I mentioned that this was a bike trip, right?  Not just any bikes, mind you.  Old-school, used European bikes, complete with bells.  Essentially, the trip followed the Danube River over the course of a week to end in Vienna.  Not a short trek, thus there were several stops along the way arranged at various hotels.

This is how I was able to truly see the countryside of Austria firsthand while getting in the best shape of my life.  We toured the glorious monastery at Melk; we toured Mauthausen, the old Nazi concentration camp; I ate schnitzel for the first time; I toured Vienna.  I had yet to see Versailles, but the Sch├Ânbrunn is a pretty decent preview.

Honestly, for all my weirdness about it, it really will always be one of the most unique experiences I have ever had.

By the end of the journey, we were tired.  People were crabby.  Naturally.

Our other major trip was a voyage to the corner of Germany that borders France and Switzerland to visit Kim's former stepfather, the American.  Have you ever heard of the Black Forest?  That's where we were.  Oh, and we got to hop over the border and grocery shop at a Carrefour in France.  Eek.

In the end, I was glad to come home.  I kept a travel journal (that I cannot find) and took many pictures.  But when I think back, an event on my last day still stands out the most.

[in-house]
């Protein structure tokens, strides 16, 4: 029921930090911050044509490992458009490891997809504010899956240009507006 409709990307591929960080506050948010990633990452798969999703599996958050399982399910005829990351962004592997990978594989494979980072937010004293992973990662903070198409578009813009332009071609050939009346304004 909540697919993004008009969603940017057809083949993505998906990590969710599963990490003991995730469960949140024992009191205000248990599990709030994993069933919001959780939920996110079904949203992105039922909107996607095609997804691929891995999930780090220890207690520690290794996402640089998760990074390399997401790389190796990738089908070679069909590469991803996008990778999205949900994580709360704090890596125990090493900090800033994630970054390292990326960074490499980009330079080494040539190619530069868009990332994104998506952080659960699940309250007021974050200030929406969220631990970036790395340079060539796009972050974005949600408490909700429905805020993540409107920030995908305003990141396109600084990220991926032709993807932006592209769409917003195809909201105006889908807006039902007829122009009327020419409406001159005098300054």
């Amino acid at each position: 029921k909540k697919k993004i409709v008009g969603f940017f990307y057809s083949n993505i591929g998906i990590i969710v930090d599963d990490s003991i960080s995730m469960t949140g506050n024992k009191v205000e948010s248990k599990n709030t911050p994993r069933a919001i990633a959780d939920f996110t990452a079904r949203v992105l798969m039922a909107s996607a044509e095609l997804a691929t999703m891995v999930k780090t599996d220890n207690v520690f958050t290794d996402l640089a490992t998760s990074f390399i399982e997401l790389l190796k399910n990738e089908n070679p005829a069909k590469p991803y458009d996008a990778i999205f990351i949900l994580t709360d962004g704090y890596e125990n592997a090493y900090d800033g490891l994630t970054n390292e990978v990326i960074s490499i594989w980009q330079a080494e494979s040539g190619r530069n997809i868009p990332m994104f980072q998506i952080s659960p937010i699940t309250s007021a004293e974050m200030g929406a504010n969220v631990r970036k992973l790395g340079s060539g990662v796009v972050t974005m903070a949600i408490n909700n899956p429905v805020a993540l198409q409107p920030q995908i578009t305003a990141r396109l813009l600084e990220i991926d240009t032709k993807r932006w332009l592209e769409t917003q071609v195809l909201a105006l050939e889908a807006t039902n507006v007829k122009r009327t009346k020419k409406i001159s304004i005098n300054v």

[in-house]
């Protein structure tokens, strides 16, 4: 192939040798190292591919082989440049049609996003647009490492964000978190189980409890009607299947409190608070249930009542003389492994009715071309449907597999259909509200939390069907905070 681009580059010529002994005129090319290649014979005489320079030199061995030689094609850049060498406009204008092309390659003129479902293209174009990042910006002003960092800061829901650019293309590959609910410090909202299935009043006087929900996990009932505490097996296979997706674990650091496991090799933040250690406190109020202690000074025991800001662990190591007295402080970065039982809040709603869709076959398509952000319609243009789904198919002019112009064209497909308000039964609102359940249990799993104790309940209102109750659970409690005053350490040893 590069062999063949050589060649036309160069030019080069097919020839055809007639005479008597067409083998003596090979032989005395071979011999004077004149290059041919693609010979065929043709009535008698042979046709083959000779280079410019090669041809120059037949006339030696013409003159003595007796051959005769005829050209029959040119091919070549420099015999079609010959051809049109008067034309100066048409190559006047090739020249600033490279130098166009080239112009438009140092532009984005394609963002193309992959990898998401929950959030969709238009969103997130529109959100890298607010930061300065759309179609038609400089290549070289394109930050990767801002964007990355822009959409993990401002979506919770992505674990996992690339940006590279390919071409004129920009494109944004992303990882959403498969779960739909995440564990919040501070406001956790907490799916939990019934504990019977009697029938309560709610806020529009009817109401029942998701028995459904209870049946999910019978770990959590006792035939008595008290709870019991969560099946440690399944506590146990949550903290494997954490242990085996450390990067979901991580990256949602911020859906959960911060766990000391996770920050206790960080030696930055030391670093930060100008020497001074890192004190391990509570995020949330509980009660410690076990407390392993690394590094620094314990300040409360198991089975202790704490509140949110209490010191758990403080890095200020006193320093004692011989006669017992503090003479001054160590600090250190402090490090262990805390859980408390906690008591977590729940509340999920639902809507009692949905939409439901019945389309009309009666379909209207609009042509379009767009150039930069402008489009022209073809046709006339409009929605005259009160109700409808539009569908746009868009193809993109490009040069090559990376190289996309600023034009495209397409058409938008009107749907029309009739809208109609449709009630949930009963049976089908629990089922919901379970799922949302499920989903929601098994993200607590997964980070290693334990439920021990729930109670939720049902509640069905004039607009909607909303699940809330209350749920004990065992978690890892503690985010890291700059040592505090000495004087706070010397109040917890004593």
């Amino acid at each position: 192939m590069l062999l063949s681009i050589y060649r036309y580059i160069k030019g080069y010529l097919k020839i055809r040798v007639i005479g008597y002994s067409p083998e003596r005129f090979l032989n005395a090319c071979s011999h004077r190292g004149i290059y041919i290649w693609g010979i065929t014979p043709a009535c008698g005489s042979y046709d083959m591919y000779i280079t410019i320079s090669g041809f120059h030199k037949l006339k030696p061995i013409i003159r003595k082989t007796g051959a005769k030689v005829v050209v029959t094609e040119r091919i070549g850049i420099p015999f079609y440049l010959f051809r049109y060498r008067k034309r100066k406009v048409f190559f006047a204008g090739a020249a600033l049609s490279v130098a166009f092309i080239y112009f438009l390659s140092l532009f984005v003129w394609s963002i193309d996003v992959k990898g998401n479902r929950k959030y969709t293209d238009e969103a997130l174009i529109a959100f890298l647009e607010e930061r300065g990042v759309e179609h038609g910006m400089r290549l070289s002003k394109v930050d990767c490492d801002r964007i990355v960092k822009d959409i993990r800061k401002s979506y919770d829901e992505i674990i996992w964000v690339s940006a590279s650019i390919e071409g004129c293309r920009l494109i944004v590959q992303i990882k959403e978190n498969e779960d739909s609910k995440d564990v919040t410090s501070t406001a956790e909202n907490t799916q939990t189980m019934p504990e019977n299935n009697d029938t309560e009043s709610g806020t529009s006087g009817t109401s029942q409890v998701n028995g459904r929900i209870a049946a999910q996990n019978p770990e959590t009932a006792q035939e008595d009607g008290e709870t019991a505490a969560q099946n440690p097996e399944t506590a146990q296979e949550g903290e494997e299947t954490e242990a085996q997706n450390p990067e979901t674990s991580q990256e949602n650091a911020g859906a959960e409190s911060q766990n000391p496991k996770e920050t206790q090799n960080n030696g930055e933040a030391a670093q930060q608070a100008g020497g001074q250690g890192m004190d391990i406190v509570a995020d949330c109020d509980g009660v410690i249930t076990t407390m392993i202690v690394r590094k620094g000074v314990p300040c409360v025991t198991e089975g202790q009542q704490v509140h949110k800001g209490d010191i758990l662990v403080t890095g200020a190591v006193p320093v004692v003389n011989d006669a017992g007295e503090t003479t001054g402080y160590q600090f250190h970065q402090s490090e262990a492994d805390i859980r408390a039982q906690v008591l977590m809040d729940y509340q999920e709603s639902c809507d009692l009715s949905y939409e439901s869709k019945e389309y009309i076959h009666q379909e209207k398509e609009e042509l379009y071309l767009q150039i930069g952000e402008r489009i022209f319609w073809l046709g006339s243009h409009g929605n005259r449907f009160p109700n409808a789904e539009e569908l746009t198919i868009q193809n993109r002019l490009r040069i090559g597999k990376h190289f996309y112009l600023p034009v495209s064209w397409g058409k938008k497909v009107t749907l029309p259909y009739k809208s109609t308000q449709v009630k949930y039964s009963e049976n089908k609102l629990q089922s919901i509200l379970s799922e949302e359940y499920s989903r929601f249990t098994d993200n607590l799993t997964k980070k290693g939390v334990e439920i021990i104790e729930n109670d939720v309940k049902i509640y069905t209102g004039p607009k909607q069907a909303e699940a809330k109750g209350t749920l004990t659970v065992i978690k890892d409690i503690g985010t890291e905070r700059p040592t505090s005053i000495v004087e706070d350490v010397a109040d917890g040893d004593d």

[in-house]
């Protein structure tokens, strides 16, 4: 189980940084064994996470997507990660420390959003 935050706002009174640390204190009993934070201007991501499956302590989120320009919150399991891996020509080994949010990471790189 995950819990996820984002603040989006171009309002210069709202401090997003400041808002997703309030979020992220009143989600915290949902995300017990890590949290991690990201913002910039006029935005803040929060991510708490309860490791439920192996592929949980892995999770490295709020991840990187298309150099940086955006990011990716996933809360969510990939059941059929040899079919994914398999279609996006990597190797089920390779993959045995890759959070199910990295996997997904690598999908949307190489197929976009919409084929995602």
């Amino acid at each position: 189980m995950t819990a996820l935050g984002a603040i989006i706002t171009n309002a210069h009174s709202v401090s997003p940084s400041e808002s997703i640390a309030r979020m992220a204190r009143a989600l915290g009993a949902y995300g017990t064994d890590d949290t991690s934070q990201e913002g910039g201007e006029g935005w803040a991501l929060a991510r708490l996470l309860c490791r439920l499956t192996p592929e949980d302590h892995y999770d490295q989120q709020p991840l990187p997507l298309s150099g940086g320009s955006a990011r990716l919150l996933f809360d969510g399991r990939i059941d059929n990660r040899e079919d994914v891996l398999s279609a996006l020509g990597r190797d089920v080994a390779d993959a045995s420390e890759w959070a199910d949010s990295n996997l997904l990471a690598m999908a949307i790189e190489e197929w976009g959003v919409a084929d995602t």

We were pretty casual on my last day.  We visited some of Kim's friends, and as usual, I sat quietly while they conversed in their native tongue.  Kim would translate, and often her friends would address me in English.  As we were preparing to leave, someone asked Kim a question, to which she responded, "Ich habe keinen Schl├╝ssel."  Without batting an eye, I blurted out, "I know what you just said!"

To prove this, I translated, "I don't have a key."  

Kim was elated.  Through no formal training, I had finally (in five weeks) managed to absorb enough language to understand some conversation.  She was convinced that if I were to stay five more weeks, I would have been nearly fluent.

Sadly, that was not an option as my school year back in Minnesota was starting in a week, but it was an intriguing though.  

Of course, I did not return and immediately drop French for German.  Oh, the French would pay off someday, that much you will learn.  But for a brief part of one of my teenage summers, I was immersed in a real-life language program.  I saw things that I will likely never see again, tasted things that may never be tasted again and spoke a language I may never understand again.

Such was my introduction to Europe.  I knew I would be back.